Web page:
Even the most productive and creative people have days when things just don’t click. It’s as if the gears in your brain get jammed, stalling your creative flow. It’s a perfectly normal phenomenon, and over time, I’ve learned a few tricks to power through these roadblocks. Most of which involve, well, lying to myself and hoping my mind won’t notice.
One of the most effective strategies I’ve adopted is starting with an easy, no-brainer task and gradually building on it. Let’s say, for instance, that I’m working on an article. I’d kick things off with a simple task like using Stable Diffusion to generate a suitable featured image for the article. It’s a low-stakes activity that’s also fun and doesn’t demand too much cognitive effort. The mere act of doing this kick–starts my thinking process and often, I find myself subconsciously contemplating the rest of the task. If all goes well, by the end of the day, I’ll have forgotten that I was struggling to begin with.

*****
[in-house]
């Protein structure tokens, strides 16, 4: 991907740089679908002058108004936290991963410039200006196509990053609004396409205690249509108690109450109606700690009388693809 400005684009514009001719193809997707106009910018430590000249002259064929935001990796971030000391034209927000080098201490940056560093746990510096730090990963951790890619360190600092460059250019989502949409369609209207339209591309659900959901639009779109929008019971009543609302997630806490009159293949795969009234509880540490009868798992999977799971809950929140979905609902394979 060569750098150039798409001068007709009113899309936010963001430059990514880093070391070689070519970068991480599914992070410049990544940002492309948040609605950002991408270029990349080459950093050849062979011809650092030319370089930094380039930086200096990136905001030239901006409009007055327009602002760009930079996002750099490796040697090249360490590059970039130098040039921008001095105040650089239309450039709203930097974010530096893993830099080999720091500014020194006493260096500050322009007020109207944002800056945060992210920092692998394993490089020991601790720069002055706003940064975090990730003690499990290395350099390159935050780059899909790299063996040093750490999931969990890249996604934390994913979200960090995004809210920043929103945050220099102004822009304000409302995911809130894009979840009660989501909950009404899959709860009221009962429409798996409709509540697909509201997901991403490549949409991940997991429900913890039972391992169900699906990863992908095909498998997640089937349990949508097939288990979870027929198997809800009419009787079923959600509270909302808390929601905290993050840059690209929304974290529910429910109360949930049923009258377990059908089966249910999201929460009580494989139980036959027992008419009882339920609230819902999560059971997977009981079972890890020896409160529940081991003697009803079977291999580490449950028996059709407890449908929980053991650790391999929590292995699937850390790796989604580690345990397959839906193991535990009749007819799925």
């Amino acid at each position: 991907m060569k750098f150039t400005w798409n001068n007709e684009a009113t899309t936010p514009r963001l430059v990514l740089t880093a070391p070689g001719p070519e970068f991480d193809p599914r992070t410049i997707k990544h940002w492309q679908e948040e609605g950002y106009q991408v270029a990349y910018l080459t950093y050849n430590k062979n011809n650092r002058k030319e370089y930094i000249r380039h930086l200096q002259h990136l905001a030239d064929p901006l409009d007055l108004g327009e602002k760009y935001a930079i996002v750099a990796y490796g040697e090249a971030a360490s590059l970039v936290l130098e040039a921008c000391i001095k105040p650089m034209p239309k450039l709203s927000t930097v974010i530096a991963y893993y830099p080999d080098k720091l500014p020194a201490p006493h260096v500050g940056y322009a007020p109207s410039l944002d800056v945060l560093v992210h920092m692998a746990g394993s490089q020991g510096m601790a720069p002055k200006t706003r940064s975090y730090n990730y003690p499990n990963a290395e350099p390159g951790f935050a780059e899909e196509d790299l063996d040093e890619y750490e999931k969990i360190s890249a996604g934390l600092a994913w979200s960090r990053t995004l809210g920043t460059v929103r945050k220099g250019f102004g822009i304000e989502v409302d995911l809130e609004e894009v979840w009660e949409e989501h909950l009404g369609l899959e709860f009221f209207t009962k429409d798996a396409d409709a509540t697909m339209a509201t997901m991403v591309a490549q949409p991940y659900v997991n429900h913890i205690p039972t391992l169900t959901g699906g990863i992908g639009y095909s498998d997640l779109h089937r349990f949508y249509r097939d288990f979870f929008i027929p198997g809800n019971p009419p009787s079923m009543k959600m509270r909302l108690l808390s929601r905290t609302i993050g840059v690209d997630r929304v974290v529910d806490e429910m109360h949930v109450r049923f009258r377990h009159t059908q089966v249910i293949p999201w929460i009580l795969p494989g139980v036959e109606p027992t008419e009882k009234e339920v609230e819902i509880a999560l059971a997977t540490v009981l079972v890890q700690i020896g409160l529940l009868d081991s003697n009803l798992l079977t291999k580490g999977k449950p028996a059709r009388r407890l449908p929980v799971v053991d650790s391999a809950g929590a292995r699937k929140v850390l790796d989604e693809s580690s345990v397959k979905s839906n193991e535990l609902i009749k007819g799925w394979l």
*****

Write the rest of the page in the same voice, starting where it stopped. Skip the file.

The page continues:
In a similar vein, I sometimes intentionally leave a small portion of my work incomplete. The idea is to start the next day with an easy task, a mini–win, that sets the tone for the rest of the day.
Procrastinators can certainly relate to the feeling of facing a tough task and then promptly diverting their focus elsewhere. Say, you have an exam on the horizon and instead of hitting the books, you find yourself tidying up your room. While procrastination can spiral out of control if not checked, it can also be harnessed beneficially, much like an aikido move. When you catch yourself procrastinating, pivot to tackling other pending tasks instead of the new, daunting one. Just remember not to get carried away and to eventually return to the big task at hand.
Another helpful trick I’ve learned is setting false deadlines. The rush of adrenaline that hits when a deadline looms can help propel your work across the finish line, provided you can successfully trick your brain into forgetting the deadline is faux.
Don’t underestimate the power of underestimating. The tendency to downplay the complexity of big tasks is what often drives parents to have children. “It can’t be that hard, can it?” or “We did it once before, so we can do it again, right?” Sometimes, this underestimation can be a blessing. If we all accurately gauged the complexity of every task, we’d probably have fewer people starting families, building houses, authoring books, launching businesses, relocating, and so on.
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